As I write this, California endures another extreme fire year under record-breaking heat, the Canadian province of Québec has suffered a deadly heat wave, and Japan just experienced unprecedented flooding rains, with many deaths and 1.6 million people evacuated from their homes. Elsewhere, a city in Oman broke the world record for the hottest overnight low temperature (108.7 °F), Arctic sea ice is in rapid retreat, and a station in Hawaii set a new US record for rainfall in 24 hours (49.69 inches). While no single extreme weather event can be attributed solely to global warming, these are the very disasters and records that are projected to become more frequent and more extreme as increases in heat trapping gases make Earth hotter.
What, then, does it mean to be a “climate change skeptic” or “climate change denier” in 2018, as we face growing and incontrovertible evidence of climate change and its consequences? Humor me, please, as I offer a metaphor (albeit a grisly one): A man stands at the brink of a precipice. I pronounce smugly that I am a “gravity skeptic” or even a “gravity denier” and push him over the edge. The laws of physics are remarkably unaffected by my skepticism; sadly he falls to his death. After my arrest, I argue that since I am not a “gravity scientist” (a.k.a. a physicist) I could not be expected to know in advance what would result from my push. Or perhaps I say it is only reasonable for me to deny gravity, since I am in the business of building flying cars, for which business the presence of Earth’s gravitational field is highly “inconvenient”. In this I am no different from those in the fossil fuel industry who deny the reality of climate change because to acknowledge it would affect their bottom lines. But, in this case, for me to point out my pecuniary interest in denying gravity would render any insanity defense moot and instead enable my prosecution for murder in the first degree.
I’ll put my metaphor to rest, but there is no longer any justification or excuse for denying the reality of global greenhouse warming. To continue to do so, out of ignorance – feigned or genuine – or out of narrow economic self-interest, puts our nation, and indeed the entire planet at risk. We can and should debate the proper mix of mitigation and adaptation strategies to address climate change, but to pretend that climate change isn’t happening is indefensible. People are suffering and dying now because of global warming. The national security and economic consequences of climate change pose an immediate and growing danger to our nation.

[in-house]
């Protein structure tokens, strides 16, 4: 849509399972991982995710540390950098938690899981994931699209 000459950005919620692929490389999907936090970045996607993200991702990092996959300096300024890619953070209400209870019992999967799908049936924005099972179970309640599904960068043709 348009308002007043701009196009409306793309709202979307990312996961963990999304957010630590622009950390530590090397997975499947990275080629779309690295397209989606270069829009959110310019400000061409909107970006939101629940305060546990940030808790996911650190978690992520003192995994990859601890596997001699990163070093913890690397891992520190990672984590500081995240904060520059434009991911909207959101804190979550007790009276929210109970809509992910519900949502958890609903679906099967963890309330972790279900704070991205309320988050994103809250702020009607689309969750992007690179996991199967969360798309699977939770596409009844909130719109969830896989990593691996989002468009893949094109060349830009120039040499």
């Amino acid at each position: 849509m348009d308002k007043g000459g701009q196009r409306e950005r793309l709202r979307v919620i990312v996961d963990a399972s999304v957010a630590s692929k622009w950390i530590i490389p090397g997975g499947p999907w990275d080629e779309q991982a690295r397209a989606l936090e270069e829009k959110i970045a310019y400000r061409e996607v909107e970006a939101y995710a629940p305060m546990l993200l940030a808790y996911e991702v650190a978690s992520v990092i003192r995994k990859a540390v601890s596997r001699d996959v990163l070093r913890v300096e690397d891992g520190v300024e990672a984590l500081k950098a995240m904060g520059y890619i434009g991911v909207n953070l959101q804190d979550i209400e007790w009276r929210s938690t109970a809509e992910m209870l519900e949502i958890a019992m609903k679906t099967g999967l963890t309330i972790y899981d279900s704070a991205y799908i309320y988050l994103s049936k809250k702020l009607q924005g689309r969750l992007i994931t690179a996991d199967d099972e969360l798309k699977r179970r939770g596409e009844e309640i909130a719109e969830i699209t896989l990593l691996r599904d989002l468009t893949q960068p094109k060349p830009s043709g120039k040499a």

My parents’ generation rose and mobilized to confront the greatest threat to the United States in their time, the ascent of global Fascism. They did so at considerable personal sacrifice. On the very day in 1944 he graduated high school, my own father volunteered for the Army paratroopers (fortunately for me, his poor vision disqualified him and the army sent him to college). In our time, climate change poses the leading existential threat to our nation and the globe. But so far, in stark contrast to the thousands of young men who stormed the beaches of Normandy 64 years ago, my generation has met this challenge with narrow self-interest and with apathy. If my father and his cohort had done likewise, none of us today would have the luxury of living in a free and (largely) prosperous world. It is time to call out this tragic failure and to give things their proper names. No longer can we talk about climate change skeptics and global warming deniers. Instead, only climate traitors remain.